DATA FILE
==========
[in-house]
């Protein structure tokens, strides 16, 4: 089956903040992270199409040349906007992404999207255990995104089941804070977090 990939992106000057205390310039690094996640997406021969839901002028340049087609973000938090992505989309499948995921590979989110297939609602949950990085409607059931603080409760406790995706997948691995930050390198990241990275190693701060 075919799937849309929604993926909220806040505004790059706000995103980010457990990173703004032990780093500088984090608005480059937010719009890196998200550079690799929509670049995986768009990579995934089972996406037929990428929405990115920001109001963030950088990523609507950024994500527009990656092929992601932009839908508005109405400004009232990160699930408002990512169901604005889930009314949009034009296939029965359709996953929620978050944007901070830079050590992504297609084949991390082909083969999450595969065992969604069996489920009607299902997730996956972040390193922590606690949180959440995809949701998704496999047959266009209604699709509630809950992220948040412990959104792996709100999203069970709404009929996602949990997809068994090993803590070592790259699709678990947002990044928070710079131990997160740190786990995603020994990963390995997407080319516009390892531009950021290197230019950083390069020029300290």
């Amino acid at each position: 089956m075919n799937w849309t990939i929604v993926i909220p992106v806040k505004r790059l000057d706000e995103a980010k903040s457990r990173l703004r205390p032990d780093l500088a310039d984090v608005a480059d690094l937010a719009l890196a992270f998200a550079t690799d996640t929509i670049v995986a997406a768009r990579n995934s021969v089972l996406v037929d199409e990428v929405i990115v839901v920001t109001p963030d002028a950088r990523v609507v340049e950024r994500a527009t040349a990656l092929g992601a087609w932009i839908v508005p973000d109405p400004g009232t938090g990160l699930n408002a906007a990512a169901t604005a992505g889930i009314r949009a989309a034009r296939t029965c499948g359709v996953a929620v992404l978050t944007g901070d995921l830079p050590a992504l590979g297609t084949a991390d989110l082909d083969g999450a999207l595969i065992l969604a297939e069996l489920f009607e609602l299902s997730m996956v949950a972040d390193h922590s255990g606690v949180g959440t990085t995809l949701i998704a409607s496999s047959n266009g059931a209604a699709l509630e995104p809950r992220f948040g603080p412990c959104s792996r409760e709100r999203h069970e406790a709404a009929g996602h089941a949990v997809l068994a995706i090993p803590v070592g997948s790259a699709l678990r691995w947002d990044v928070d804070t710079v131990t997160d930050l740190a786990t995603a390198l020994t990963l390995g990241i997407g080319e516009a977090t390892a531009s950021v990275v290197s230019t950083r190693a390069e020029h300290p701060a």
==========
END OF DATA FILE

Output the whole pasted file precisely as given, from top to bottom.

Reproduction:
[in-house]
């Protein structure tokens, strides 16, 4: 089956903040992270199409040349906007992404999207255990995104089941804070977090 990939992106000057205390310039690094996640997406021969839901002028340049087609973000938090992505989309499948995921590979989110297939609602949950990085409607059931603080409760406790995706997948691995930050390198990241990275190693701060 075919799937849309929604993926909220806040505004790059706000995103980010457990990173703004032990780093500088984090608005480059937010719009890196998200550079690799929509670049995986768009990579995934089972996406037929990428929405990115920001109001963030950088990523609507950024994500527009990656092929992601932009839908508005109405400004009232990160699930408002990512169901604005889930009314949009034009296939029965359709996953929620978050944007901070830079050590992504297609084949991390082909083969999450595969065992969604069996489920009607299902997730996956972040390193922590606690949180959440995809949701998704496999047959266009209604699709509630809950992220948040412990959104792996709100999203069970709404009929996602949990997809068994090993803590070592790259699709678990947002990044928070710079131990997160740190786990995603020994990963390995997407080319516009390892531009950021290197230019950083390069020029300290």
């Amino acid at each position: 089956m075919n799937w849309t990939i929604v993926i909220p992106v806040k505004r790059l000057d706000e995103a980010k903040s457990r990173l703004r205390p032990d780093l500088a310039d984090v608005a480059d690094l937010a719009l890196a992270f998200a550079t690799d996640t929509i670049v995986a997406a768009r990579n995934s021969v089972l996406v037929d199409e990428v929405i990115v839901v920001t109001p963030d002028a950088r990523v609507v340049e950024r994500a527009t040349a990656l092929g992601a087609w932009i839908v508005p973000d109405p400004g009232t938090g990160l699930n408002a906007a990512a169901t604005a992505g889930i009314r949009a989309a034009r296939t029965c499948g359709v996953a929620v992404l978050t944007g901070d995921l830079p050590a992504l590979g297609t084949a991390d989110l082909d083969g999450a999207l595969i065992l969604a297939e069996l489920f009607e609602l299902s997730m996956v949950a972040d390193h922590s255990g606690v949180g959440t990085t995809l949701i998704a409607s496999s047959n266009g059931a209604a699709l509630e995104p809950r992220f948040g603080p412990c959104s792996r409760e709100r999203h069970e406790a709404a009929g996602h089941a949990v997809l068994a995706i090993p803590v070592g997948s790259a699709l678990r691995w947002d990044v928070d804070t710079v131990t997160d930050l740190a786990t995603a390198l020994t990963l390995g990241i997407g080319e516009a977090t390892a531009s950021v990275v290197s230019t950083r190693a390069e020029h300290p701060a």